No. 25 (2007): Pisces Hungarici I. (Supplement Issue)

Clay-pit systems fishfaunistic research in the Middle-Tisza

Published April 11, 2007
Ferenc Demény
Szent István Egyetem, Mezőgazdaság-és Környezettudományi Kar, Környezet-és Tájgazdálkodási Intézet, Gödöllő


Demény, F. (2007). Clay-pit systems fishfaunistic research in the Middle-Tisza. Acta Agraria Debreceniensis, (25), 81–92.

After the regulation of the Tisza River the chance of successful fish propagation lessened. Natural spooning places in the river almost completely disappeared. The fish have to find an adequate place for their propagation in the flood plain. The period of spooning usually coincides with flooding of the river. At this time fish try to find the flooded shallow places for spooning. These parts mostly include the clay-pits beside dams, which were accidentally established during construction of the dams. At this place the fry can find the necessary food. After decreasing the flood the fingerlings and a part of the spooners are trapped inclay-pits as these latter ones are not connected with the river bed. The clay-pits usually desiccate during the summer. The trapped fish population is eaten by water birds or harvested by the local man population. This means a great loss for reproduction of some fishspecies.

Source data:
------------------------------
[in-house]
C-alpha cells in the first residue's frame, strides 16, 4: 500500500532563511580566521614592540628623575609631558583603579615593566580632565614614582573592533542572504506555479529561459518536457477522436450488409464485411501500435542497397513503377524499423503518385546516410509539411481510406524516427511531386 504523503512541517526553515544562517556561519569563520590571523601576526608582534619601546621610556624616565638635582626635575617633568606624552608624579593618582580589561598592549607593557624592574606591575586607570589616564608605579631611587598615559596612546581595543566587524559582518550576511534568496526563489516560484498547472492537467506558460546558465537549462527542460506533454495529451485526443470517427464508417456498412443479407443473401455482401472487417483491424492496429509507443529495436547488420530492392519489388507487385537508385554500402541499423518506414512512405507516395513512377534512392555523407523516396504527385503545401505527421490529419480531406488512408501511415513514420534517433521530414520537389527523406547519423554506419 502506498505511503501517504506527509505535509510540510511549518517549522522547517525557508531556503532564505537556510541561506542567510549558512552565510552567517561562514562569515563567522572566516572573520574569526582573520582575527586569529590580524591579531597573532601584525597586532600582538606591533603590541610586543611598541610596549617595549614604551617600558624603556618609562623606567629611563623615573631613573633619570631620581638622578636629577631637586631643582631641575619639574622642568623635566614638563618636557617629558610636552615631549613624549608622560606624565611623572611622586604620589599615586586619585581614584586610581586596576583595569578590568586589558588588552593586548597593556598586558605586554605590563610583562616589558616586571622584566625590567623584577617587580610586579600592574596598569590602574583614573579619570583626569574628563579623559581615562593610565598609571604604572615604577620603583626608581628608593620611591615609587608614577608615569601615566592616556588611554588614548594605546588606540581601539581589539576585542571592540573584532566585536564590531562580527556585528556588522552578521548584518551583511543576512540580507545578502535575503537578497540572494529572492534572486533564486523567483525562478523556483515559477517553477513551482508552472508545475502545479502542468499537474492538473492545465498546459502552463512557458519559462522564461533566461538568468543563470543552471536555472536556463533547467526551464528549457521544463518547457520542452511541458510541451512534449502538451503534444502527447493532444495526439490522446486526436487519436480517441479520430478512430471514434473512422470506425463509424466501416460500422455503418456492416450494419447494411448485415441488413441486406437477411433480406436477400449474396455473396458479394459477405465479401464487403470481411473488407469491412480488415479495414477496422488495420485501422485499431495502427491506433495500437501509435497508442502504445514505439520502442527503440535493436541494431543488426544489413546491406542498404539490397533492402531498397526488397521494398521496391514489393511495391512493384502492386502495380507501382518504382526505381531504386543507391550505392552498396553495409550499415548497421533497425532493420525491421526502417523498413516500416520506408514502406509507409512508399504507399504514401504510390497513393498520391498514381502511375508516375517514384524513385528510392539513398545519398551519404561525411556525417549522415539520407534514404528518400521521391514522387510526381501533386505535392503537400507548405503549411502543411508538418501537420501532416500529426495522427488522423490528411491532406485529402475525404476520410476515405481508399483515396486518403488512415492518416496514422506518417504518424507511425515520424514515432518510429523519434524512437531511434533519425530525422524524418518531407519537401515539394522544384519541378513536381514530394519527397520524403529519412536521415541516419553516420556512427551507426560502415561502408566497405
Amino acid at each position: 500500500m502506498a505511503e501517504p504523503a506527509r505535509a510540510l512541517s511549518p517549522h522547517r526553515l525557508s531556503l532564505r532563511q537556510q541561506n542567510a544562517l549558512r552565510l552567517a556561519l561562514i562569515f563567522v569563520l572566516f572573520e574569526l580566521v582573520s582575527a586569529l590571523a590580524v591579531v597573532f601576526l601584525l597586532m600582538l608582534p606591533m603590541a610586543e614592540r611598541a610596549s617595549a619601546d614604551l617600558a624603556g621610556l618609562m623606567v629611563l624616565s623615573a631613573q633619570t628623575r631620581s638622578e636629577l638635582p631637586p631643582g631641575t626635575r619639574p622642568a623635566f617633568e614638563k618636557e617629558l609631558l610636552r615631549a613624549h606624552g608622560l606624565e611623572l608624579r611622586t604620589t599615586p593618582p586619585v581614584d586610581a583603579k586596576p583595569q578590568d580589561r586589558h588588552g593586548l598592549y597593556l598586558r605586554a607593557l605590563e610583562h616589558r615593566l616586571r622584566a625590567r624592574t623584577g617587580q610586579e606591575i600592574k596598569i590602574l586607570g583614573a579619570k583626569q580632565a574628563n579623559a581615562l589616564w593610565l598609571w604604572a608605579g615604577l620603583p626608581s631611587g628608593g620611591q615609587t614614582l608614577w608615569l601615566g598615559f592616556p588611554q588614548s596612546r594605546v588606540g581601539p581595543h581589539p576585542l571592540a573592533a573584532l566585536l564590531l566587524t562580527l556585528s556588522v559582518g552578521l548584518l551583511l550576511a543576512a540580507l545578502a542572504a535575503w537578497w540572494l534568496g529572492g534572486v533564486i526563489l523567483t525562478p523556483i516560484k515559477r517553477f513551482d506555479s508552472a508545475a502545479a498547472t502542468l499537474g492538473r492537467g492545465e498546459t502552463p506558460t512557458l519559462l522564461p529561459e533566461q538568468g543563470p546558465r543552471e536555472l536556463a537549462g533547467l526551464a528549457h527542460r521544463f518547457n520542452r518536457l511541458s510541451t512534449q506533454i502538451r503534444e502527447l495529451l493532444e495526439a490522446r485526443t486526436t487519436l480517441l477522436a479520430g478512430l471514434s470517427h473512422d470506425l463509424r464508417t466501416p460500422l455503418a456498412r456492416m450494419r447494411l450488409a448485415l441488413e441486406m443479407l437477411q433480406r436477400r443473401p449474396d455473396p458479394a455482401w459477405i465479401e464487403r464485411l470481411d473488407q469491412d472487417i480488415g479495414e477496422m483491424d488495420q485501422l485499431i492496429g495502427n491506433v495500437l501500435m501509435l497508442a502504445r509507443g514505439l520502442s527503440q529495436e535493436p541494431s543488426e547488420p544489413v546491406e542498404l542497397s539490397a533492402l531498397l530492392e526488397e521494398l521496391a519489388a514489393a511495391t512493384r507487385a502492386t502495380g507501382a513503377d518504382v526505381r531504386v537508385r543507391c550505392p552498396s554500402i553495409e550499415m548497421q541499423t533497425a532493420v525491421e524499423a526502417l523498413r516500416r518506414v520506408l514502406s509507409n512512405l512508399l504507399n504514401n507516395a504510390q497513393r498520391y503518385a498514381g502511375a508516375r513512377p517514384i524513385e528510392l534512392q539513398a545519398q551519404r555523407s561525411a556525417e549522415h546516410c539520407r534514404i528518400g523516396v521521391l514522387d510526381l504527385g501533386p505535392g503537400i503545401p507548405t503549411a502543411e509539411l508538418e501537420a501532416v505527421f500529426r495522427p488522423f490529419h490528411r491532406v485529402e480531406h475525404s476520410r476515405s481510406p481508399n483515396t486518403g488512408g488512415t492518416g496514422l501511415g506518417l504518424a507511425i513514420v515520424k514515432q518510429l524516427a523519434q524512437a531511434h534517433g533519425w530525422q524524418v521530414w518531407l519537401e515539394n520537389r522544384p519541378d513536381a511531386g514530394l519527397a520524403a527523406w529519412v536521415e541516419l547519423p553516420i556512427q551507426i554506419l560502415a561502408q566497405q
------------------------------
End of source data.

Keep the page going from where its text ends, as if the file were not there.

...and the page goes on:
Within the framework of the Regional Rehabilitation Program at Nagykörű, supported by the “WWF Hungary” and a “SAPARD project,” these clay-pits became connected with each other in a stretch of 5 km, and they were jointed to the Tisza by a collecting channel. The water level has been regulated by a flood gate so that the water enters the holes during the flood and is released later on in to the water bed.
Data on fish were collected from the Nagykörű Whole System, from the Anyita pond and some isolated wholes in Szandaszöllős in 2004 and 2005. First of all fish fry and fingerling were collected and the success of spooning at these places was examined. Fry was harvested by a 60 x 80 cm sized lifting net of 2x3 mm mesh size. In other cases nets used by anglers for catching prey fishes was also used. Data were also collected from local fishermen who participated in saving the fry and fishing of Anyita pond.
Of the several thousand caught fish specimens 28 species were identified, and among them 5 protected and 5 economically important species was found. Protected fishes were as follow: gudgeon (Gobio gobio), bitterling (Rhodeus sericeus amarus), weather fish (Misgurnus fossilis), spined loach (Cobitis elongatoides) and tubenosed goby (Proterorhinus marmoratus). Among economically important fishessamples of asp (Aspius aspius), carp (Cyprinus carpio), wels (Silurus glanis), pike (Esox lucius) and pikeperch (Sander lucioperca) were


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